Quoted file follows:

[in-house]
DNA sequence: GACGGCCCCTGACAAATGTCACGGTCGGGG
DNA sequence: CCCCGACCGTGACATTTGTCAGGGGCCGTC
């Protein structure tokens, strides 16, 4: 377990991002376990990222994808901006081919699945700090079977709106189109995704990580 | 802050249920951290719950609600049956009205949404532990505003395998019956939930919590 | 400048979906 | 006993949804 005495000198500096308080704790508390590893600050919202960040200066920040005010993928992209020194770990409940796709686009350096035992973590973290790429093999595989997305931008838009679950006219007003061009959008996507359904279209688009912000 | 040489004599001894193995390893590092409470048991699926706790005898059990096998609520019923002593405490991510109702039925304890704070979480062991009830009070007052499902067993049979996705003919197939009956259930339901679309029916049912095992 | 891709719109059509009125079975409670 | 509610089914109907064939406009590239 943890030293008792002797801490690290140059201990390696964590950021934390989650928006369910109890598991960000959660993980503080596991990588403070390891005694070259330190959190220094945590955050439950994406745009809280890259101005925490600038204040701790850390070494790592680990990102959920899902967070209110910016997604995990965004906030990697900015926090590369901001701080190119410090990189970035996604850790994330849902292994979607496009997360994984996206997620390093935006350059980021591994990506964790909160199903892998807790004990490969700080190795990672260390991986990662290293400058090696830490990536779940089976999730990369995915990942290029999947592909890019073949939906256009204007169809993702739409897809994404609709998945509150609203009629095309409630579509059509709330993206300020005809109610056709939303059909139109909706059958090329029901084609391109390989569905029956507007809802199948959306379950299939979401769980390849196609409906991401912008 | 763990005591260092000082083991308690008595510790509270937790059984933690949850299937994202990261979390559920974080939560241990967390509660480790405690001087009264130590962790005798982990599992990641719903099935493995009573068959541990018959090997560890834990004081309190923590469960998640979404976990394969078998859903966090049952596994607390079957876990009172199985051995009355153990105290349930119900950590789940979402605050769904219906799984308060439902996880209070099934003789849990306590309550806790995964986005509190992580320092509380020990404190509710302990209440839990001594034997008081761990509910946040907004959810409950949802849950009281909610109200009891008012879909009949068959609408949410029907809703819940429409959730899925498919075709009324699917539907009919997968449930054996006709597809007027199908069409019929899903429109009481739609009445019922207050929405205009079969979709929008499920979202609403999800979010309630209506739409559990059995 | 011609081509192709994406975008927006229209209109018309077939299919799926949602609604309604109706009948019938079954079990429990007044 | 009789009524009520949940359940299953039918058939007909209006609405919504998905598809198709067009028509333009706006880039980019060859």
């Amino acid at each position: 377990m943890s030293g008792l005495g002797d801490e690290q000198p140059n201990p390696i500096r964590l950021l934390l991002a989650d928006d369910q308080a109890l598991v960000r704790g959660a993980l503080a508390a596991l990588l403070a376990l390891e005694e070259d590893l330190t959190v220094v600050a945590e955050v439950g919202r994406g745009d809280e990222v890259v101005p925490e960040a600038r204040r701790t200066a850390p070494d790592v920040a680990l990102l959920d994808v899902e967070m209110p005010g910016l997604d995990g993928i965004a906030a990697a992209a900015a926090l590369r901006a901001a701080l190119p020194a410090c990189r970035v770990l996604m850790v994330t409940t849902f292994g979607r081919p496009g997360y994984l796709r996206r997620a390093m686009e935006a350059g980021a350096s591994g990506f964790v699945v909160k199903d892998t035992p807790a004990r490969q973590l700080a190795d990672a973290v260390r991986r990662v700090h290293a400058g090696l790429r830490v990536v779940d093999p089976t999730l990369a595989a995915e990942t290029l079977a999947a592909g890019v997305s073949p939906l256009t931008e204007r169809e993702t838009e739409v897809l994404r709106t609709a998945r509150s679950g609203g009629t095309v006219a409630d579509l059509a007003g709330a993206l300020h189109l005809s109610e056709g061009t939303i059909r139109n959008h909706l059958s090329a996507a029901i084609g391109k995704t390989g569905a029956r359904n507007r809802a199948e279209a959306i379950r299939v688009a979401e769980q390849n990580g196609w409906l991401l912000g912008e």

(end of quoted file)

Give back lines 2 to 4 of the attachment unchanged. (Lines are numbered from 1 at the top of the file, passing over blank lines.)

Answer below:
DNA sequence: GACGGCCCCTGACAAATGTCACGGTCGGGG
DNA sequence: CCCCGACCGTGACATTTGTCAGGGGCCGTC
């Protein structure tokens, strides 16, 4: 377990991002376990990222994808901006081919699945700090079977709106189109995704990580 | 802050249920951290719950609600049956009205949404532990505003395998019956939930919590 | 400048979906 | 006993949804 005495000198500096308080704790508390590893600050919202960040200066920040005010993928992209020194770990409940796709686009350096035992973590973290790429093999595989997305931008838009679950006219007003061009959008996507359904279209688009912000 | 040489004599001894193995390893590092409470048991699926706790005898059990096998609520019923002593405490991510109702039925304890704070979480062991009830009070007052499902067993049979996705003919197939009956259930339901679309029916049912095992 | 891709719109059509009125079975409670 | 509610089914109907064939406009590239 943890030293008792002797801490690290140059201990390696964590950021934390989650928006369910109890598991960000959660993980503080596991990588403070390891005694070259330190959190220094945590955050439950994406745009809280890259101005925490600038204040701790850390070494790592680990990102959920899902967070209110910016997604995990965004906030990697900015926090590369901001701080190119410090990189970035996604850790994330849902292994979607496009997360994984996206997620390093935006350059980021591994990506964790909160199903892998807790004990490969700080190795990672260390991986990662290293400058090696830490990536779940089976999730990369995915990942290029999947592909890019073949939906256009204007169809993702739409897809994404609709998945509150609203009629095309409630579509059509709330993206300020005809109610056709939303059909139109909706059958090329029901084609391109390989569905029956507007809802199948959306379950299939979401769980390849196609409906991401912008 | 763990005591260092000082083991308690008595510790509270937790059984933690949850299937994202990261979390559920974080939560241990967390509660480790405690001087009264130590962790005798982990599992990641719903099935493995009573068959541990018959090997560890834990004081309190923590469960998640979404976990394969078998859903966090049952596994607390079957876990009172199985051995009355153990105290349930119900950590789940979402605050769904219906799984308060439902996880209070099934003789849990306590309550806790995964986005509190992580320092509380020990404190509710302990209440839990001594034997008081761990509910946040907004959810409950949802849950009281909610109200009891008012879909009949068959609408949410029907809703819940429409959730899925498919075709009324699917539907009919997968449930054996006709597809007027199908069409019929899903429109009481739609009445019922207050929405205009079969979709929008499920979202609403999800979010309630209506739409559990059995 | 011609081509192709994406975008927006229209209109018309077939299919799926949602609604309604109706009948019938079954079990429990007044 | 009789009524009520949940359940299953039918058939007909209006609405919504998905598809198709067009028509333009706006880039980019060859």